BARACK Obama scored a resounding victory in the US elections last Tuesday to secure his second and final term as president of the United States. In an election that at one stage appeared to be really too close to call, it is likely he could win as many as 332 of the 538 Electoral College votes, once the issue of Florida is sorted out.
From all polls immediately leading up to November 6, the verdict was a dead heat and there was speculation that Mitt Romney could very well snatch one or two of the battleground states, in addition to taking back two of those won by Obama against the tide in 2008, a possibility that would tilt the balance in his favour.
Perhaps the fact that several of the polls two or three days before the election showed Obama with a razor-thin lead sobered up the Republicans somewhat and the hectic schedule of trips across the country in those last three days by both Obama and Romney suggested that they themselves fully recognised that those were critical days in certain key states.
I have not done any original polling work in any of the states, but certainly did a very detailed evaluation of the historical voting pattern in the US presidential elections over the last century, from 1860 through to 2008, to better understand how Americans were likely to vote.
Armed with this information, the period of review was narrowed to the last three elections — 2000, 2004 and 2008. These data were matched with results of the more credible polling outfits over the last week of the campaigning that allowed me to come up with my own assessment of the likely outcome of the election.
One very obvious pattern that emerged over these years of evaluation is that, for the better part of the century, there are states that have voted solidly Democrat or solidly Republican, meaning that in over 66 per cent of the cases, the states have stayed with one particular party.
Another clear finding from that evaluation is that the respective states tend to give each party a fairly long run, that is, they have voted for either the Democrats or Republicans for periods of four or more consecutive presidential elections — a factor which feeds into the notion of strong loyalty over protracted periods.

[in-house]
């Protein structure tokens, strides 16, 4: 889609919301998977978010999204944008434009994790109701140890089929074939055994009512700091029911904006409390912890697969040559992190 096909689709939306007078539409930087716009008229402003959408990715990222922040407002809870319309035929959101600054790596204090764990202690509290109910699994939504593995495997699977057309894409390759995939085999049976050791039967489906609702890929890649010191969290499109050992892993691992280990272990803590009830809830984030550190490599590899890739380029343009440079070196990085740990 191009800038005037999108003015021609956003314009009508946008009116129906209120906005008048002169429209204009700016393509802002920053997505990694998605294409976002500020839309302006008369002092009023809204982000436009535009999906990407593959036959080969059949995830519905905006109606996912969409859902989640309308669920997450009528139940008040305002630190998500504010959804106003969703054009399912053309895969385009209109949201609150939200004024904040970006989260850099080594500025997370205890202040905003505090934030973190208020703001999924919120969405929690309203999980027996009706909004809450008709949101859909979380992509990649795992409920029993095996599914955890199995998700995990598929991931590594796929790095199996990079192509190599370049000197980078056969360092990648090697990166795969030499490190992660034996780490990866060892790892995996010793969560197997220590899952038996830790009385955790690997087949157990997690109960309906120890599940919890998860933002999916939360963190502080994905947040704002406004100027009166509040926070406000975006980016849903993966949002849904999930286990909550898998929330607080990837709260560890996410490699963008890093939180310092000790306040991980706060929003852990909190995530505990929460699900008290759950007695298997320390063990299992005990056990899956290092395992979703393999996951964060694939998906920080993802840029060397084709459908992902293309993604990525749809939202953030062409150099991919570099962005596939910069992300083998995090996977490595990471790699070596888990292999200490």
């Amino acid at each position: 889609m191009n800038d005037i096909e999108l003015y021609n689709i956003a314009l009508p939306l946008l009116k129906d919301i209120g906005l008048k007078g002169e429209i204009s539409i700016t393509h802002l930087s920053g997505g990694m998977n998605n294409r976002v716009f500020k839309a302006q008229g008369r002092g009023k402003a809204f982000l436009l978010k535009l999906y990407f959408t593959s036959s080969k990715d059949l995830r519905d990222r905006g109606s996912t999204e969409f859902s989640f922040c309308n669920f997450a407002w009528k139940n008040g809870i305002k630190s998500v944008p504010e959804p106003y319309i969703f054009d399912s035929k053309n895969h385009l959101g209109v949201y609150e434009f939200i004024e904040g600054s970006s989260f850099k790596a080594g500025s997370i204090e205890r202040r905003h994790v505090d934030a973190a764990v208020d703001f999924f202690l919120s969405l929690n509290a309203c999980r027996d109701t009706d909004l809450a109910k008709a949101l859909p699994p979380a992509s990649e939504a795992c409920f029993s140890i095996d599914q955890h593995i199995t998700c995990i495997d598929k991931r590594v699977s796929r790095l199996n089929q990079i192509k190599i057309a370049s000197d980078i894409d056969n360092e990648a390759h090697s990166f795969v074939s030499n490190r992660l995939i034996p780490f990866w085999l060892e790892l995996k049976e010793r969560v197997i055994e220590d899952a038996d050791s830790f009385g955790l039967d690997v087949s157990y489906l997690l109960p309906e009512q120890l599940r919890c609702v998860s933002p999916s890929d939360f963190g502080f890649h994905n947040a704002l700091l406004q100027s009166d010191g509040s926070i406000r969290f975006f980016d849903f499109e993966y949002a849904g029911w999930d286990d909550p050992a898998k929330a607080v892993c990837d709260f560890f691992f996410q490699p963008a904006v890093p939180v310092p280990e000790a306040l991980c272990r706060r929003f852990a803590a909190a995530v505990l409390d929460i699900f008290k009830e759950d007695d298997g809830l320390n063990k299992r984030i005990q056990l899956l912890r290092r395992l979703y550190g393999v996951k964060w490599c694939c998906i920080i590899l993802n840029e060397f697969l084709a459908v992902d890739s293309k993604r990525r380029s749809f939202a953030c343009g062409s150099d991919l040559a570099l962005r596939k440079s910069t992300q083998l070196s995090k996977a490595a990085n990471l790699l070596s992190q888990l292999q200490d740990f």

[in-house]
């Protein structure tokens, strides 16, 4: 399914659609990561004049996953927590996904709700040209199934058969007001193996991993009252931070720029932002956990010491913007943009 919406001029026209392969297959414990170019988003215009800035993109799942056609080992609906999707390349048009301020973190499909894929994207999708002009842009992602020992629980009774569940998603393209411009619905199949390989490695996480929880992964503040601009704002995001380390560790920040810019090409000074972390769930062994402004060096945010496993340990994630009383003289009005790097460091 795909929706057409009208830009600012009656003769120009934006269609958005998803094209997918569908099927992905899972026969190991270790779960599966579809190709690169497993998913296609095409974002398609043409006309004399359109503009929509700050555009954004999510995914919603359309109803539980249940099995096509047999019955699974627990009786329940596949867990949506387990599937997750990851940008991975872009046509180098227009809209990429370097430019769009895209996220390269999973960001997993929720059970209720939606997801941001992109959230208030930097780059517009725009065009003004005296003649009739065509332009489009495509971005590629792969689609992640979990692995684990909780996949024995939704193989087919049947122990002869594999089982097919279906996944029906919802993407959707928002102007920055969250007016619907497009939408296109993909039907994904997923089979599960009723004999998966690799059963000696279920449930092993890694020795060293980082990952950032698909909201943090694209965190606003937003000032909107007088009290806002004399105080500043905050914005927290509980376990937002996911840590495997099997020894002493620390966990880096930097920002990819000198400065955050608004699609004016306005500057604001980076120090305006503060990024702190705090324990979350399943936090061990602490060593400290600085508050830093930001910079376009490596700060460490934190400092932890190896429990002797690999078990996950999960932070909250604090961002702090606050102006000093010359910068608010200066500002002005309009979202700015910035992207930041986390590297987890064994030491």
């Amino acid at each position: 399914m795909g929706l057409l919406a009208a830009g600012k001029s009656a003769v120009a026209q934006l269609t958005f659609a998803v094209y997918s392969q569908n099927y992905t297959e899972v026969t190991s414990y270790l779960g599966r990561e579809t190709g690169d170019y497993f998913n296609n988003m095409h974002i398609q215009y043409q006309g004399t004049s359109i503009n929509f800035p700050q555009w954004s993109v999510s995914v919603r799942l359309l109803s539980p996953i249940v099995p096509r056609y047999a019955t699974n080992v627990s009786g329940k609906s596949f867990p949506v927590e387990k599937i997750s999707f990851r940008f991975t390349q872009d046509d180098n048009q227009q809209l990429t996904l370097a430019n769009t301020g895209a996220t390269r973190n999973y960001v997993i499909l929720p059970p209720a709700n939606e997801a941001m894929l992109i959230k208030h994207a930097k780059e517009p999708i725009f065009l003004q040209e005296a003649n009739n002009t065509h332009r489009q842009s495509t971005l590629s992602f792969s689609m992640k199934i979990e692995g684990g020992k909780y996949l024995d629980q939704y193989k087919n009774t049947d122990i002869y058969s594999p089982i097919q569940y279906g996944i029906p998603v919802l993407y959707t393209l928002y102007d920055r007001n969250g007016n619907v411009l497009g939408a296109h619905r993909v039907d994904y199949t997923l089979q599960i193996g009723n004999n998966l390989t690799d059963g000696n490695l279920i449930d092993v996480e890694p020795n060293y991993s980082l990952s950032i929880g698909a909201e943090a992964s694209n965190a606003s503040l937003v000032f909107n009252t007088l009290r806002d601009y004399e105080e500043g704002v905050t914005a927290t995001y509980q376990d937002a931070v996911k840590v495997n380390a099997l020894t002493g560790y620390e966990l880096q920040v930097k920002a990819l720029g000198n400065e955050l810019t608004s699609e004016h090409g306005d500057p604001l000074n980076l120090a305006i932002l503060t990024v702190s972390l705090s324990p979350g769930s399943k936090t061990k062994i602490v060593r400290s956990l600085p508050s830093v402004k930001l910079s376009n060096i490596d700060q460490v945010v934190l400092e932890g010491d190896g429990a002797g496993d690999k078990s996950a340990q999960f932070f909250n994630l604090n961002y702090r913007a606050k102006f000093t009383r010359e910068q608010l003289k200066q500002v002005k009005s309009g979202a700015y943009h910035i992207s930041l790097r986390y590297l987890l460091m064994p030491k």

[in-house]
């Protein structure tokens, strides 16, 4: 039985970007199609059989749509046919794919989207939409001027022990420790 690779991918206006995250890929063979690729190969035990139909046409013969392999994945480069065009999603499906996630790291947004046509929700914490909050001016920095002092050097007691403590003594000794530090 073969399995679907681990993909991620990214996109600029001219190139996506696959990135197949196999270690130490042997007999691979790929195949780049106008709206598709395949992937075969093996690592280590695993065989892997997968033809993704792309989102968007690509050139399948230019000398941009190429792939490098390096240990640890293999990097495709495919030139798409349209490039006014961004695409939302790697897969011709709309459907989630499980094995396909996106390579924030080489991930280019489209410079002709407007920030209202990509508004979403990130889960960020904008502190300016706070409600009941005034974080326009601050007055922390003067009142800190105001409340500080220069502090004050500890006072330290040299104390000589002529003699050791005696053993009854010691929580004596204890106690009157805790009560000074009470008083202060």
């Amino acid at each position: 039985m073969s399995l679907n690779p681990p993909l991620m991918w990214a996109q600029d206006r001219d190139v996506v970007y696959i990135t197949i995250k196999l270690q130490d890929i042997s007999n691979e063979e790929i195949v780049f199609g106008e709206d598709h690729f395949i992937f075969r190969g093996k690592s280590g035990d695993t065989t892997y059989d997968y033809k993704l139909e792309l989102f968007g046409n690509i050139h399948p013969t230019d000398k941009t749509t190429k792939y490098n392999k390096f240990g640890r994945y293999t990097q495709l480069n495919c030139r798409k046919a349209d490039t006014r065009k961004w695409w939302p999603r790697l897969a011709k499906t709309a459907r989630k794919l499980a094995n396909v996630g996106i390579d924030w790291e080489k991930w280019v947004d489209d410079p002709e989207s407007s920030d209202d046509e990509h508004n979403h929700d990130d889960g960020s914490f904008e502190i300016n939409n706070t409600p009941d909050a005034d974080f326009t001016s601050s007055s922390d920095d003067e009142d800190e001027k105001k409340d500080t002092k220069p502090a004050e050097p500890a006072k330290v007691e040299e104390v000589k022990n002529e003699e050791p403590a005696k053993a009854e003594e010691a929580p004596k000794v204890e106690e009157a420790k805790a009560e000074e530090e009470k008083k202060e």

This evaluation, along with detailed and objective scrutiny of the results of polls from the more credible polling units over the last three to five days helped me to form a clear notion of how the 2012 presidential battle between Obama and Romney would go.
It was indeed a surprise to me to see how easily an Obama victory could be possible, especially knowing something of the efficiency of the ground strategy of Obama, having talked with persons who actually worked on the Obama team in Illinois and elsewhere.
The obvious appeal to the immigrant vote, especially recognising the growing importance of the Latino vote and the anticipated strong support of the African-American segment, coupled with overtures to females were key factors in his campaign strategy.
Moreover, he was able to maintain the large majority of his highly successful ground campaign team from 2008, and it appeared that Romney failed to recognise, perhaps very much like our own Labour Party in the 2011 election, that registering and mobilising the voters was a critical component of a campaign of this nature.
On the evening of the election, before the polls closed, I decided I would share my own findings with CVM TV. These were carried on the major news at 8:00 pm. I reiterate that I did no polls in the US and therefore did not have the benefit of original scientific information to guide me, as we do for elections in Jamaica.